Employers are struggling to manage inflation in a way that helps their businesses and employees. Inflation has increased to record levels worldwide. Energy, food, and other costs increased dramatically following the pandemic, and the disruption to international supply chains caused by Russia’s invasion of Ukraine exacerbated the problem.
Workers worldwide have demanded pay increases to keep up with the rising cost of living. Transport workers in France, Peru, South Korea, and the UK, healthcare workers in Zimbabwe, and teachers’ unions worldwide have either gone on strike or threatened to do so.
Animate has listed three DOs and DON’Ts that each business owner should consider when trying to manage inflation in a way that helps protect their business and employees:
DON’T cut departments that generate cash flow
Reducing headcount in sales, marketing, and commercial teams is a popular strategic approach for businesses during periods of financial difficulty. These departments typically comprise a large percentage of the workforce, after all.
Losing employees in these areas may help cut costs in the short term, but it may also lead to a reduction in income.
It’s far easier said than done, but try to focus efforts on improving the effectiveness of these areas, if possible. Committing to digital transformation is one way businesses can become more efficient.
DO proactively engage with employees
Employees will never appreciate bad news; it’s only natural to be met with consternation when sharing plans affecting pay, benefits, or a potential reduction in headcount.
However, businesses owe it to their employees to be transparent about their plans as early as possible.
Pre-empt questions, address concerns early, and encourage regular feedback. Studies show that engaged employees are happier employees.
DON’T be in a hurry to lose your highest-paid employees
It stands to reason that your most talented employees are among your highest earners. It can be tempting to target those individuals when trying to make savings on your payroll.
However, recruiting and training talented employees can be difficult and time-consuming, and the process can ultimately become costly.
Make decisions that help you in the short term, but avoid committing to a course of action that will incur further expense in the medium to long-term.
DO encourage new ideas from employees for cash generation
Your management team doesn’t necessarily have to provide all the answers to every problem. The collective knowledge of your employees is a valuable asset.
Challenge your employees for new suggestions about how to maximise earnings from existing products and services. Can existing products and services be improved upon to justify company price increases? Are there any new products and services that can be created to help your business reach new market verticals, thus increasing potential earnings?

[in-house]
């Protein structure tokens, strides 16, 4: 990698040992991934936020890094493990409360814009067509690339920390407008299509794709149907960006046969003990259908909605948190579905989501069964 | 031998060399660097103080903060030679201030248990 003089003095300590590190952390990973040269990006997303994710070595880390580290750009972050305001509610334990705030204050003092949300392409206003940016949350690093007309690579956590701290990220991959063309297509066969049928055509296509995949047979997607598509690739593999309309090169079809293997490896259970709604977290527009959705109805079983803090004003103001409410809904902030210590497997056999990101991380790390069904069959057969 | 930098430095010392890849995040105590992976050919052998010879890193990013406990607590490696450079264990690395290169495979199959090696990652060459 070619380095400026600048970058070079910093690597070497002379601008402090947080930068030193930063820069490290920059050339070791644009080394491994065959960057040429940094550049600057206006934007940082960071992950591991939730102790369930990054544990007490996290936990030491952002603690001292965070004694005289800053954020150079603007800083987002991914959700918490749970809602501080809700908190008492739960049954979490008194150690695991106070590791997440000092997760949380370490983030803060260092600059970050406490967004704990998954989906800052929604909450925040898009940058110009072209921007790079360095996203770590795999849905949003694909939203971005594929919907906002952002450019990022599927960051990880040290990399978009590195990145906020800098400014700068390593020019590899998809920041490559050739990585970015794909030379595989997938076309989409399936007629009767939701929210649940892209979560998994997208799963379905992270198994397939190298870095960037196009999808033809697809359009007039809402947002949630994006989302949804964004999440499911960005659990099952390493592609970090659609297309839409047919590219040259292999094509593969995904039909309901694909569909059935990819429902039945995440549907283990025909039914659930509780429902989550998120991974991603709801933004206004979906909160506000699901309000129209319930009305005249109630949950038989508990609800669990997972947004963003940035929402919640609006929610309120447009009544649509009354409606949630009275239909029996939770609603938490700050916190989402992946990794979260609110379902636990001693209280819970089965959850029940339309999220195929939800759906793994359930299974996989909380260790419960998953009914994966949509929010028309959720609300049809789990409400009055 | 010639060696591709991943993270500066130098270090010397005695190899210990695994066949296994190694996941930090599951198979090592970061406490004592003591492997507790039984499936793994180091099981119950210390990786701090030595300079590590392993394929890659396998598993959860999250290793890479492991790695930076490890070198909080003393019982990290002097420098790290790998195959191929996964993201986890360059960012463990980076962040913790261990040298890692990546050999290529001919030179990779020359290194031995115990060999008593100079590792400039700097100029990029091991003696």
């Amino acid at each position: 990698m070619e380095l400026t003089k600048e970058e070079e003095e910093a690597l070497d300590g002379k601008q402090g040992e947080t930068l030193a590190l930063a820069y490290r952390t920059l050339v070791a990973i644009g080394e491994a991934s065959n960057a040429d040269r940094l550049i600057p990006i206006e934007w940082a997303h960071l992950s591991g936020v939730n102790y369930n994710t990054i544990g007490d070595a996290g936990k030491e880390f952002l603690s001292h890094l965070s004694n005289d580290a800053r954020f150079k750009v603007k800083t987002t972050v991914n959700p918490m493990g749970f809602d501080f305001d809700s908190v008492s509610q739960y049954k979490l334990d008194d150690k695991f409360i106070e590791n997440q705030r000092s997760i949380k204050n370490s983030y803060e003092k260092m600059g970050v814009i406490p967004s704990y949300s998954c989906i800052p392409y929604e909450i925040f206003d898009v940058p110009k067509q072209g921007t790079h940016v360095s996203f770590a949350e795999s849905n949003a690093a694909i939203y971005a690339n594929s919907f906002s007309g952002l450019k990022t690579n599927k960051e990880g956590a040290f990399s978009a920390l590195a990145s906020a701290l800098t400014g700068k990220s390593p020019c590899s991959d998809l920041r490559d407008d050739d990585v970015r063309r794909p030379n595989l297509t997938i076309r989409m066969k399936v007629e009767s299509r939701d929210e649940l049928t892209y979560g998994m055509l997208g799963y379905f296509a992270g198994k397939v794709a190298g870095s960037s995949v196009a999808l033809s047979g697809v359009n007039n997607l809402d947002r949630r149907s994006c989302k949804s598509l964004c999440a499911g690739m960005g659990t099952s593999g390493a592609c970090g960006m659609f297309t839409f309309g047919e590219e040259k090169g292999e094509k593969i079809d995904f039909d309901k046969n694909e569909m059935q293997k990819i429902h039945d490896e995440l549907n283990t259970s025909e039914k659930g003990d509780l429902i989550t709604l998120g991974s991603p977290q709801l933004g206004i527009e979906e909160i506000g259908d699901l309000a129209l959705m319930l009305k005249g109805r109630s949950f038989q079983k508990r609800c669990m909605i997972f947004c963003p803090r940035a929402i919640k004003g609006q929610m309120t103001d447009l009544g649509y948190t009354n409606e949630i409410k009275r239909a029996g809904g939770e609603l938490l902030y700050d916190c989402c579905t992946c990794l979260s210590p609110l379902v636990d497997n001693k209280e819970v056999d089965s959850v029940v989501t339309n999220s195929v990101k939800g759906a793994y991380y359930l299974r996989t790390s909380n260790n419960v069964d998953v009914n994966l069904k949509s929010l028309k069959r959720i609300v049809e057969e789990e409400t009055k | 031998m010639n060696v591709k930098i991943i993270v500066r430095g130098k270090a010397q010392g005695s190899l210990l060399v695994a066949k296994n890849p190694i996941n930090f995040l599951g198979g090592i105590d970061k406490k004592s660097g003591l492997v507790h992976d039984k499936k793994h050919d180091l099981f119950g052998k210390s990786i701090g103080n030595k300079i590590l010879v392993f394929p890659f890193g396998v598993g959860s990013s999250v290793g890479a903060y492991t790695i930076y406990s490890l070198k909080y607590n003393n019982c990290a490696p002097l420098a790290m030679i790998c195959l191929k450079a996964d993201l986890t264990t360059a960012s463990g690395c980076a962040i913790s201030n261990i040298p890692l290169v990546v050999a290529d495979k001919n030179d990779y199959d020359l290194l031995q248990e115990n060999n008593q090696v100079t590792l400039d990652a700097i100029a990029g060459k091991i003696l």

Don’t be afraid to ask for input from employees; empowering your workforce to share ideas can be mutually beneficial. Encouraging new ideas from employees is a great way to create engagement.
You can even incentivise successful ideas.
DON’T forget there are other ways your business can help employees manage inflation
- Several businesses adopted a remote or hybrid working policy during the pandemic. Embracing this approach temporarily or permanently can help alleviate employee travel costs.
- Encourage employees to take advantage of government-backed schemes that provide tax relief for remote workers, where applicable.
- Consider providing access to financial planning services. Group seminars and one-to-one advice could be invaluable.
- Engage with your HR team and devise a plan to offer emotional and mental health support to any employees who need additional help during this period.
- Offer discounted access to company products and services for employees.
DO get creative with remuneration and benefits packages
- Consider offering a retention bonus to employees. This provides an incentive for the employee while also affording the business a period to wait for the financial climate to settle. Any decrease in employee turnover will save the company money on recruitment and training in the short term.
- Could you publish a salary range for each role, thereby offering career progression for employees? Again, this can help to improve retention and save costs.
- Invest in the training and development of employees. Studies show that employee retention rates rise 30-50% for companies with strong learning cultures.
Understandably, employees are demanding salary increases to combat the rising costs of inflation. However, that’s easier said than done for businesses dealing with an increase in the price of goods and services.
Hopefully, this article gives you some fresh ideas to consider when trying to manage inflation in a way that helps your business AND your employees.
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